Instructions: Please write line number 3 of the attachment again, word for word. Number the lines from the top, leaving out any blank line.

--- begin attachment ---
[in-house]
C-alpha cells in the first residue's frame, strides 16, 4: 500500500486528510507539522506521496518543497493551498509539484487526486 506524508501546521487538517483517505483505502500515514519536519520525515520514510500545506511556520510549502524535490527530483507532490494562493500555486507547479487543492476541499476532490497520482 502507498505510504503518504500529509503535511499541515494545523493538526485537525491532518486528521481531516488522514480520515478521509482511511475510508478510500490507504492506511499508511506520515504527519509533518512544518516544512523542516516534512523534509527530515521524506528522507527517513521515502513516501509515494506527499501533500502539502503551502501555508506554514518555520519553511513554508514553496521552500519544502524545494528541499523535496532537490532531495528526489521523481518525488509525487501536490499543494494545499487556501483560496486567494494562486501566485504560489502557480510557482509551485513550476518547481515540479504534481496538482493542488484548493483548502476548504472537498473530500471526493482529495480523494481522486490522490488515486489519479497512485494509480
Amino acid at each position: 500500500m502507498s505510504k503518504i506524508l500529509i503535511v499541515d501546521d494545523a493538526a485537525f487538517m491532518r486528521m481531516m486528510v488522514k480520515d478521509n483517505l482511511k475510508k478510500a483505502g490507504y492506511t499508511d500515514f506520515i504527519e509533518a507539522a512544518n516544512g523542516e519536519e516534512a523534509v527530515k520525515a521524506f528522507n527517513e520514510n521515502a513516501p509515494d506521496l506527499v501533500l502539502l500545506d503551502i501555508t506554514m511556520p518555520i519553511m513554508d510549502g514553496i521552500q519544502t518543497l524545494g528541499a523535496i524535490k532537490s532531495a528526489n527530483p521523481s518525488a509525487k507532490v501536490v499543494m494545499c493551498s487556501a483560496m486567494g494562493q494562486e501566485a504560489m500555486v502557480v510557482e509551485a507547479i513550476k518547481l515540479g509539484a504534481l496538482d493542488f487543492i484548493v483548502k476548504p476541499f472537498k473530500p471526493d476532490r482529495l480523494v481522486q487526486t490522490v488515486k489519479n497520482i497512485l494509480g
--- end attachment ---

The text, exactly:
Amino acid at each position: 500500500m502507498s505510504k503518504i506524508l500529509i503535511v499541515d501546521d494545523a493538526a485537525f487538517m491532518r486528521m481531516m486528510v488522514k480520515d478521509n483517505l482511511k475510508k478510500a483505502g490507504y492506511t499508511d500515514f506520515i504527519e509533518a507539522a512544518n516544512g523542516e519536519e516534512a523534509v527530515k520525515a521524506f528522507n527517513e520514510n521515502a513516501p509515494d506521496l506527499v501533500l502539502l500545506d503551502i501555508t506554514m511556520p518555520i519553511m513554508d510549502g514553496i521552500q519544502t518543497l524545494g528541499a523535496i524535490k532537490s532531495a528526489n527530483p521523481s518525488a509525487k507532490v501536490v499543494m494545499c493551498s487556501a483560496m486567494g494562493q494562486e501566485a504560489m500555486v502557480v510557482e509551485a507547479i513550476k518547481l515540479g509539484a504534481l496538482d493542488f487543492i484548493v483548502k476548504p476541499f472537498k473530500p471526493d476532490r482529495l480523494v481522486q487526486t490522490v488515486k489519479n497520482i497512485l494509480g